Few academies are getting a better showcase this season than Chelsea's. Whether by choice or forced by the club's transfer ban, Frank Lampard has turned to numerous homegrown talents in a bid to maintain the Blues' status among the European elite.
The latest to earn their opportunity was Billy Gilmour, whose star turns in midfield against both Liverpool and Everton in front of live television audiences in the UK should ensure that he becomes a household name sooner rather than later.
Gilmour, of course, does not have the same history as some of Chelsea's other young players in terms of his upbringing, with the Scot having been brought to west London from Rangers in 2017.
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The next midfielder off the rank at Cobham, however, could not be more different.
Tino Anjorin joined Chelsea at Under-7s level, and has worked his way through the various age groups to now be on the cusp of earning a regular berth in Lampard's first-team squad.
A physically imposing presence who has been compared to Ruben Loftus-Cheek due to his stature, 18-year-old Anjorin has been the shining light in Chelsea's youth team this season, contributing 11 goals and six assists thus far.
Born to a football-obsessed family of Nigerian heritage, Anjorin was christened Faustino to pay homage to former Newcastle and Colombia forward Faustino Asprilla. It is a tradition that has run through the family, with his younger brother named Zico after the Brazilian legend.
His father, Sheriff, has played the lead role in overseeing his development, and revealed that he has been overpowering opponents from a very early age.
"When he was three-and-a-half, he went and joined in a training session with six-year-olds," Anjorin senior told Goal. "He was dribbling better and shooting with more power than those older than him.
"It was like he had been beamed back down to earth as a complete player overnight!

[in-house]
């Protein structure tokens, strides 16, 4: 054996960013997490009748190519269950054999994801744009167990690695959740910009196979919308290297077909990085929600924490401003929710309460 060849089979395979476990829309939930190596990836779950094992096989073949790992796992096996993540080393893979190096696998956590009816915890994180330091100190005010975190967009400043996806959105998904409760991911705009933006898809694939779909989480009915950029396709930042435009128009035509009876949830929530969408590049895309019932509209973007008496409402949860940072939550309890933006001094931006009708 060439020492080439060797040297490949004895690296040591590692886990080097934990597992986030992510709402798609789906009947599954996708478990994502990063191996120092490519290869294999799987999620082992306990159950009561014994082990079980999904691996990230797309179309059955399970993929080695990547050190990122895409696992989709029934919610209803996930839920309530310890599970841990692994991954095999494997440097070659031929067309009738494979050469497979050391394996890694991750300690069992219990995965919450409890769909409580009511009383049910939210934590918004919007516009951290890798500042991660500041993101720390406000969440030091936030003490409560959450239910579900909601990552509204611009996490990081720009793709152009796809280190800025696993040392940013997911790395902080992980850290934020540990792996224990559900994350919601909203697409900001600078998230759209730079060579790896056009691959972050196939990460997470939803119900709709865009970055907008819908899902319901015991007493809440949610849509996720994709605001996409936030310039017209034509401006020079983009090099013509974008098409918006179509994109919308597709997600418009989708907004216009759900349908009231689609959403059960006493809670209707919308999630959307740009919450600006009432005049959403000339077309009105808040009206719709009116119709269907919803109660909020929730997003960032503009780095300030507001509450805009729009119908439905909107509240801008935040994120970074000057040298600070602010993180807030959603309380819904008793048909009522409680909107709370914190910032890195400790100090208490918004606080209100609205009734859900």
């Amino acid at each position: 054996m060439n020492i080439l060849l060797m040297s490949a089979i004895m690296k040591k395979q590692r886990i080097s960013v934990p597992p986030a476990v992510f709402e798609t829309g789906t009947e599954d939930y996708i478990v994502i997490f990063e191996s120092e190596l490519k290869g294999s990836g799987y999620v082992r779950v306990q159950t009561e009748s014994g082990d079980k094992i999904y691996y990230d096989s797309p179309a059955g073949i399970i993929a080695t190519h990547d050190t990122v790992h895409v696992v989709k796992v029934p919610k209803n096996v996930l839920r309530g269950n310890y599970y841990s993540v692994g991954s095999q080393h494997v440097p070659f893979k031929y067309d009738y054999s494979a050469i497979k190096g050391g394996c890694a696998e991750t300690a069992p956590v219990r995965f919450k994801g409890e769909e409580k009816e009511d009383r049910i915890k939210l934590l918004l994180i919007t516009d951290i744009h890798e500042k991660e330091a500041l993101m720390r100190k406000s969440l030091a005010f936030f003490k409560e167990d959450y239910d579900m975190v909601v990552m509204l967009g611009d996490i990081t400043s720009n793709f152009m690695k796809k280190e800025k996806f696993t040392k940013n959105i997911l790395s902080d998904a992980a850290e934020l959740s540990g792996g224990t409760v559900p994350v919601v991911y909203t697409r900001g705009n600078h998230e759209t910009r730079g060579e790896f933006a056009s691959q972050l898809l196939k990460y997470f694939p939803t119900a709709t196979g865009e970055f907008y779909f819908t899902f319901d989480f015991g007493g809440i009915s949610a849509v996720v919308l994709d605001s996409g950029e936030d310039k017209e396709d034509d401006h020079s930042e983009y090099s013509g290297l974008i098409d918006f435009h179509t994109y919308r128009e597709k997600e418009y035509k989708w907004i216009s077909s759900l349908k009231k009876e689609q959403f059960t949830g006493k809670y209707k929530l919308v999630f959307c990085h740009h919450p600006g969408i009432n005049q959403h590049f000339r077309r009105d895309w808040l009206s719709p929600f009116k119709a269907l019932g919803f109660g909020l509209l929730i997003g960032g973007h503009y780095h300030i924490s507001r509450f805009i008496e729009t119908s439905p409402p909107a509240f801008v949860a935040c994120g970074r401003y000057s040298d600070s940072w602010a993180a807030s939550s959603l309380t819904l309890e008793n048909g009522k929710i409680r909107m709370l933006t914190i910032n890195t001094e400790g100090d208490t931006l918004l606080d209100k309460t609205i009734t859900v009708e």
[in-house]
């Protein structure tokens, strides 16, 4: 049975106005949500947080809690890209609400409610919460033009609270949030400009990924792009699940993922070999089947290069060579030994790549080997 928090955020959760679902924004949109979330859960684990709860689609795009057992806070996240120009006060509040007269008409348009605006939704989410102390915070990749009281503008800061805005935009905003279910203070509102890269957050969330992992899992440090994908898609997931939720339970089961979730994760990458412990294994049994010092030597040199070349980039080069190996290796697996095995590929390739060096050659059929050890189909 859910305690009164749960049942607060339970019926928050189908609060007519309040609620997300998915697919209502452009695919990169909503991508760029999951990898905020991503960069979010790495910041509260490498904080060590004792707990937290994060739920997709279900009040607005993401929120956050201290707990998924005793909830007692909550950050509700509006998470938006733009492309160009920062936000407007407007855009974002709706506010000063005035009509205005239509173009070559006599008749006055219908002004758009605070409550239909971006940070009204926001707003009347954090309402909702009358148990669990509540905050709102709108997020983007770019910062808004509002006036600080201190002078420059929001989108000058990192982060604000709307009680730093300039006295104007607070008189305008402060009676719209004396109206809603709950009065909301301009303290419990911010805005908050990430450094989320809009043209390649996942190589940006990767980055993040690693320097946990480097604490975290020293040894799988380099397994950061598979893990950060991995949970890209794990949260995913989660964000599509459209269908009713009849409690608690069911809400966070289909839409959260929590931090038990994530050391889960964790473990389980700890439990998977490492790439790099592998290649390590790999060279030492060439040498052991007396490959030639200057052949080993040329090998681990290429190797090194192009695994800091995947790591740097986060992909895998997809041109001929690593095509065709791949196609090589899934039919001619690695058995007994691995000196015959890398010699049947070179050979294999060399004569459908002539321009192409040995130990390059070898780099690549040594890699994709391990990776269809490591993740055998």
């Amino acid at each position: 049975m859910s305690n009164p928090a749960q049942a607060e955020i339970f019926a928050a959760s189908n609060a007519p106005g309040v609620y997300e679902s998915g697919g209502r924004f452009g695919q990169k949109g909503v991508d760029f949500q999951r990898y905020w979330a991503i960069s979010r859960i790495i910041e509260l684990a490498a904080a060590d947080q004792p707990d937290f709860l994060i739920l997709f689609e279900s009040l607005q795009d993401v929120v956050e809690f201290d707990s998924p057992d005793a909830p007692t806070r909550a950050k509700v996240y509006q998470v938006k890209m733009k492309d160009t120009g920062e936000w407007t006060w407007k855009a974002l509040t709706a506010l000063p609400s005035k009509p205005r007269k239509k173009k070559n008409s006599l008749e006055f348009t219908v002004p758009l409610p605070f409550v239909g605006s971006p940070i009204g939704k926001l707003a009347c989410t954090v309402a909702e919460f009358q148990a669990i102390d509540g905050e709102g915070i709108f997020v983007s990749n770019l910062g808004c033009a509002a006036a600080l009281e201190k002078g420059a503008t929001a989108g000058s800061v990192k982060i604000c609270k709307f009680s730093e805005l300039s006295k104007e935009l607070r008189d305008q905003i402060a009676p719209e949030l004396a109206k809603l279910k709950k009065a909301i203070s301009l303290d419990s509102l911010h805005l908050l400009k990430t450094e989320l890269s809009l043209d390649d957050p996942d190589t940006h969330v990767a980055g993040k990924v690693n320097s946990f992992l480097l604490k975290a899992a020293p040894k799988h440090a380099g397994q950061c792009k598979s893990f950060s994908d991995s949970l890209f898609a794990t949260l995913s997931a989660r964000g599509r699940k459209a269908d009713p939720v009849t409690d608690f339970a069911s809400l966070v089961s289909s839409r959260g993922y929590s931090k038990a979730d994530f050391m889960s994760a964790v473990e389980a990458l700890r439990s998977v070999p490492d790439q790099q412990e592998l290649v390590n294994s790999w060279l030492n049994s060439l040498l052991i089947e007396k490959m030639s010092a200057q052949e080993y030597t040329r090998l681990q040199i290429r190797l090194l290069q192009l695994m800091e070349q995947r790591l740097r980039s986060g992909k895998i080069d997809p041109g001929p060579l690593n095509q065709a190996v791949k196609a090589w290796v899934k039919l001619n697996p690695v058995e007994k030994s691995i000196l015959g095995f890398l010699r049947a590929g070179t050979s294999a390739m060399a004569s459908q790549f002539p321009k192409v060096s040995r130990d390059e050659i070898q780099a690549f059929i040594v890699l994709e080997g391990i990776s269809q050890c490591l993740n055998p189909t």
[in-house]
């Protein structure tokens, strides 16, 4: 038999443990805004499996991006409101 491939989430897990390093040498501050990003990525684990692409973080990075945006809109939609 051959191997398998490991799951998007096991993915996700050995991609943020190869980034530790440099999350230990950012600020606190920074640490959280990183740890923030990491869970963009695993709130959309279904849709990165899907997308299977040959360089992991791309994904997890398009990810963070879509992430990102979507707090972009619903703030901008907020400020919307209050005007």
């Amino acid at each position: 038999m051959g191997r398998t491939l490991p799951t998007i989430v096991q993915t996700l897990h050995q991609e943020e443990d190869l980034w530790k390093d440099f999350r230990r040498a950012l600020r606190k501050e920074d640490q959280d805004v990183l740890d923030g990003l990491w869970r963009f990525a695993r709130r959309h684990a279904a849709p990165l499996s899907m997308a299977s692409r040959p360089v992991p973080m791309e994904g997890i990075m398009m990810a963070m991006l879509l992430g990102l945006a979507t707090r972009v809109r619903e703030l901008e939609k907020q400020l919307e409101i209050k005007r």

"After that, he was always the standout player; people knew him before he even knew how to spell his name. He is a goalscoring midfielder in the Frank Lampard mould. Lampard was one of his idols, but so were Lionel Messi and Zinedine Zidane.
"He has a high level of technical ability, great finishing quality and a great passing range. We felt that the Chelsea environment was perfect for Tino.
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"It has really stretched him. The training has always been harder than the matches, he's highly competitive and he just wants to get on the pitch and beat his opponent."
Having progressed through Blues' academy, Anjorin was part of the Under-18s side which won an unprecedented quadruple in 2018, with only the UEFA Youth League alluding him of the major trophies available to young players in England.
The Poole-born teenager made his first team bow in late September against Grimsby Town in the Carabao Cup while his first Premier League appearance came on Sunday as he stepped off the bench for the closing stages of the 4-0 win over Everton.
Though he was overshadowed by the performance of Gilmour, it was clear that Anjorin will not struggle in senior football given his frame, though - like Loftus-Cheek - it has played a role in him picking up more injuries than he would have liked in his early career.
He also needs to work on building up both his speed and acceleration when running if he is to take the next step and become a regular first-team footballer at the top level.
Whether he makes that step at Chelsea or elsewhere, however, is up in the air somewhat.
With the Blues looking to tie down a number of their prodigious young talents, the likes of Callum Hudson-Odoi, Mason Mount and Fikayo Tomori have all signed new contracts over the past 12 months.
Anjorin, however, has not been able to agree terms, and as such is now just over three months away from entering the final year of his current deal. Talks have been ongoing regarding a renewal for some time, with the Blues having previously been confident pen would be put to paper sooner rather than later.
Their interest in Birmingham City starlet Jude Bellingham, who is being heavily linked with Manchester United and Borussia Dortmund, has further slowed matters, and there is some concern another of the club's brightest prospects may follow in the footsteps of Tariq Lamptey - who joined Brighton in January - and leave.
Chelsea must now fight to show Anjorin that he is in the right place to further his development, and handing the England youth international more first-team opportunities will likely help. But should they fail to tie him down then there is set to be a long list of suitors for one of the most impressive teenage footballers the Premier League currently has to offer.